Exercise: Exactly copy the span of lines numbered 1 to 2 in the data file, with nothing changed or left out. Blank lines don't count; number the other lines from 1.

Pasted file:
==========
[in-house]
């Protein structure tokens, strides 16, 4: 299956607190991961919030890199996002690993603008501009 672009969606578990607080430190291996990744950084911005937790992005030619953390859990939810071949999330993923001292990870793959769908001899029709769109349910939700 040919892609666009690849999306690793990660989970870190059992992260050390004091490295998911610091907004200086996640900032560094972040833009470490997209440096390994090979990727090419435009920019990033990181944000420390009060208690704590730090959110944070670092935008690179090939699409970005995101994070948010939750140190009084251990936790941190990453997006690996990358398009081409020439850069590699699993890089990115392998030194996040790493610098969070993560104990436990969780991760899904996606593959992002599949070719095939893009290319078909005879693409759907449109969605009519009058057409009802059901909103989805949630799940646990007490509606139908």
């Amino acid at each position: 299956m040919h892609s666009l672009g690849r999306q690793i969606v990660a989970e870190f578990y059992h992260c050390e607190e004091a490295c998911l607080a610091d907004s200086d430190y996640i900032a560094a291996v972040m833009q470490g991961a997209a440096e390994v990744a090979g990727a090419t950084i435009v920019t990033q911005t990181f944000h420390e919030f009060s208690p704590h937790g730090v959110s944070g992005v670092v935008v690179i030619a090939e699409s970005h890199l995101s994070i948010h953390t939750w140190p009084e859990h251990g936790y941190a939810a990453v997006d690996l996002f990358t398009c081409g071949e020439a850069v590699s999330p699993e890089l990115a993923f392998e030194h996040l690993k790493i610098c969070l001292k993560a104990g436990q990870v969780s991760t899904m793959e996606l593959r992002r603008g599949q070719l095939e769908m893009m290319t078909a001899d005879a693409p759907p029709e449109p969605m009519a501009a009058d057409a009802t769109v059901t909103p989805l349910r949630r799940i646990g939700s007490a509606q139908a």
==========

[in-house]
């Protein structure tokens, strides 16, 4: 299956607190991961919030890199996002690993603008501009 672009969606578990607080430190291996990744950084911005937790992005030619953390859990939810071949999330993923001292990870793959769908001899029709769109349910939700 040919892609666009690849999306690793990660989970870190059992992260050390004091490295998911610091907004200086996640900032560094972040833009470490997209440096390994090979990727090419435009920019990033990181944000420390009060208690704590730090959110944070670092935008690179090939699409970005995101994070948010939750140190009084251990936790941190990453997006690996990358398009081409020439850069590699699993890089990115392998030194996040790493610098969070993560104990436990969780991760899904996606593959992002599949070719095939893009290319078909005879693409759907449109969605009519009058057409009802059901909103989805949630799940646990007490509606139908």